June 22 (Bloomberg) -- Sales of U.S. previously owned homes unexpectedly fell in May, a sign demand was probably pulled into prior months before a June tax-credit deadline.
Purchases of existing houses, which are tabulated when a contract closes, decreased 2.2 percent to a 5.66 million annual rate, figures from the National Association of Realtors showed today in Washington. To receive a government incentive worth as much as $8,000, buyers must have signed contracts by the end of April and need to complete deals by the end of this month.
The decline raises the risk the retrenchment following the expiration of the tax credit will be deeper than anticipated. A slump in builder shares since late April has exceeded the retreat in the broader market on concern the damage from the end of government stimulus, mounting foreclosures and unemployment may cause renewed weakness.
“Housing is extremely weak and vulnerable,” John Herrmann, a senior fixed-income strategist at State Street Global Markets in Boston, said before the report. “We’re heading into a soft patch.”
Stocks fell following the report. The Standard & Poor’s 500 Index dropped 0.1 percent to 1,112.51 at 10:05 a.m. in New York. Treasury securities climbed.
Existing home sales were forecast to rise to a 6.12 million rate, according to the median forecast of 74 economists in a Bloomberg News survey. Estimates ranged from 5.2 million to 6.5 million. The group revised April’s sales rate up to a 5.79 million pace from the 5.77 million rate previously reported.
From May 2009
Purchases of existing homes increased 2.7 percent compared with a year earlier prior to adjusting for seasonal patterns.
The median price increased 2.7 percent to $179,600 from $174,800 in May 2009.
The number of previously owned homes on the market dropped 3.4 percent to 3.89 million. At the current sales pace, it would take 8.3 months to sell those houses compared with 8.4 months at the end of the prior month.
Climbs in inventories have slowed in recent months, posing a risk for the market, Lawrence Yun, the group’s chief economist said in a press conference.
Federal Reserve policy makers, who begin a two-day meeting today, are forecast to commit to keeping interest rates near zero to help wean the world’s largest economy off government stimulus. The hazard posed by the European debt crisis, joblessness and a lack of inflation add to the reasons why central bankers will focus on sustaining the U.S. rebound.
Industry reports signal residential real estate is slowing. Housing starts last month dropped by the most since March 2009, and building permits, a sign of future construction, fell to a one-year low, data from the Commerce Department showed. The National Association of Home Builders/Wells Fargo confidence index for June fell by the most since November 2008.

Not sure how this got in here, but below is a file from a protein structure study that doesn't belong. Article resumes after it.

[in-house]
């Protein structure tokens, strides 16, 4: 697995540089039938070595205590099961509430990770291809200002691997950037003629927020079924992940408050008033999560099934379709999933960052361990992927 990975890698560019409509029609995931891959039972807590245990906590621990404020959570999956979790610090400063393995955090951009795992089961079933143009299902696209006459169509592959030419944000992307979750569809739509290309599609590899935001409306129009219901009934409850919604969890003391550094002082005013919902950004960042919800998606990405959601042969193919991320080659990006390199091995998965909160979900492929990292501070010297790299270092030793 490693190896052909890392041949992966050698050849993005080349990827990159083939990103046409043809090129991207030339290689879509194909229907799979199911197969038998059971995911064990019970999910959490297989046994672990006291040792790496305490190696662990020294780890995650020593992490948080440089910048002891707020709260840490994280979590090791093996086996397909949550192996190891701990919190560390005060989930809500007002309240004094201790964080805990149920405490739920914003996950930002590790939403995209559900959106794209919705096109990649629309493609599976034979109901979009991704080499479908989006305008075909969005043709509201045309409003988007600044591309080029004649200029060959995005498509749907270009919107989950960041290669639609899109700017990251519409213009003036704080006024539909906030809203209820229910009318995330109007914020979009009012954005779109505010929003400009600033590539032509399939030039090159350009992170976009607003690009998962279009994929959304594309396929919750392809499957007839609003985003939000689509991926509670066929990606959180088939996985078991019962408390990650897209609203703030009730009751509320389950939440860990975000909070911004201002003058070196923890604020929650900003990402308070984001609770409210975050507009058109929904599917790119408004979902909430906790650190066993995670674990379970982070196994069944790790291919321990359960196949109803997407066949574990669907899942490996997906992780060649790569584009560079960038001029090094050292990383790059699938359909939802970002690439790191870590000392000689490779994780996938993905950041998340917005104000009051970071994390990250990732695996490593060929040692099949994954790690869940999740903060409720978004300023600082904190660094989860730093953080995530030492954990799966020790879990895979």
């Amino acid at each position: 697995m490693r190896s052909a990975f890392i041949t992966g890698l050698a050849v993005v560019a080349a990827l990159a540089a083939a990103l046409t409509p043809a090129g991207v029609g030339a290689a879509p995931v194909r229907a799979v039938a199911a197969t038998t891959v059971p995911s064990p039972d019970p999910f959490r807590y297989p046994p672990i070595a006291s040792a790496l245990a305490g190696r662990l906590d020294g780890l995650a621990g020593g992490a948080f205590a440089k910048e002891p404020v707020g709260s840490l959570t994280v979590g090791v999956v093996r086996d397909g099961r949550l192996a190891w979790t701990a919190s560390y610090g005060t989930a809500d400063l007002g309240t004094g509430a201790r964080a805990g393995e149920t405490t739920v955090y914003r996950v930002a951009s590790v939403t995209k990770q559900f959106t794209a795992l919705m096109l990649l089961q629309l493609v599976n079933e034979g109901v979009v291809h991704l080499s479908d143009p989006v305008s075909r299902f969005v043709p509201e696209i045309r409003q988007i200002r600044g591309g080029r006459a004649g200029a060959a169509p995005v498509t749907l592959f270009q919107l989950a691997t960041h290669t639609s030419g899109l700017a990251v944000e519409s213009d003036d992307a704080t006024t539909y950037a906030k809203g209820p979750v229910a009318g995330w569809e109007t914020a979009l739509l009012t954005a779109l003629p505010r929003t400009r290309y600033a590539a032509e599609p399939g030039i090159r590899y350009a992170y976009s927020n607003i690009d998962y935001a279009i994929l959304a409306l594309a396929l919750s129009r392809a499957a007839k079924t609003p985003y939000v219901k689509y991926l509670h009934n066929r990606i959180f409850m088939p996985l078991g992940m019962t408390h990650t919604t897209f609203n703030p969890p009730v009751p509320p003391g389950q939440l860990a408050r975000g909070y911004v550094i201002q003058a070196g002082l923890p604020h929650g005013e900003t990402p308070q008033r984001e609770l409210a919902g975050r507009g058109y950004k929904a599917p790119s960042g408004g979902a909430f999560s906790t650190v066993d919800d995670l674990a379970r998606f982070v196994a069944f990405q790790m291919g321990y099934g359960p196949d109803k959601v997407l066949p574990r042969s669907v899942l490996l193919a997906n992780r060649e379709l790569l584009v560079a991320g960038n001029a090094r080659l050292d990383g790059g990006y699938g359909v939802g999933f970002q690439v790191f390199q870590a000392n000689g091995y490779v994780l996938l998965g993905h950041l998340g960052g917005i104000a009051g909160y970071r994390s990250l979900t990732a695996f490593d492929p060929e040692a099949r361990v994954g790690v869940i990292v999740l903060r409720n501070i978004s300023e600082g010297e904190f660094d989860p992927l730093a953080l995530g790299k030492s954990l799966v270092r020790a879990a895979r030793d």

The number of mortgage applications filed to purchase houses dropped this month to the lowest level since 1997, according to data from the Mortgage Bankers Association.
The Standard & Poor’s Supercomposite Homebuilder Index, which includes Toll Brothers Inc. and Lennar Corp., dropped 27 percent through yesterday since reaching a 19-month high on May 3. The broader S&P 500 Index was down 8.6 percent from April 23’s 19-month peak.
Hovnanian Enterprises Inc., the largest homebuilder in New Jersey, said orders fell 17 percent in the quarter ended April 30 from a year earlier, and contract signings slowed in May, indicating the tax credit helped pull some sales forward.
“The expiration of the federal homebuyer tax credit, the lack of job growth and a potential increase in foreclosures all pose risks to a housing industry recovery,” Ara K. Hovnanian, chief executive officer, said in a June 2 statement.
Senator Harry Reid this month proposed extending the tax credit’s closing deadline from June 30 to Sept. 30 amid concern that a rush of buyers created too big a backlog for builders to complete projects in time. Senate Democrats on June 17 failed to get the 60 votes needed to move forward with the legislation that includes the proposal.
The window of opportunity for the tax credit has already passed for purchases of new houses, which are tabulated at contract signings and are considered a timelier barometer of the market. A Commerce Department report tomorrow will show new home sales plunged 21 percent to a 400,000 annual pace last month, according to the median forecast of economists surveyed.
Existing homes account for about 90 percent of the market.
Builders are being hurt by competition from foreclosed properties that are hurting property values. Foreclosures jumped to a record for the second consecutive month in May as lenders stepped up property seizures, according to RealtyTrac Inc., an Irvine, California-based data seller.
Cheaper borrowing costs are helping mitigate the damage. The average rate on a fixed 30-year mortgage was 4.75 percent last week, just shy of the record-low 4.71 percent reached in early December, according to data from Freddie Mac, the mortgage-finance company being supported by the U.S. government.
To contact the reporter on this story: Shobhana Chandra in Washington at email@example.com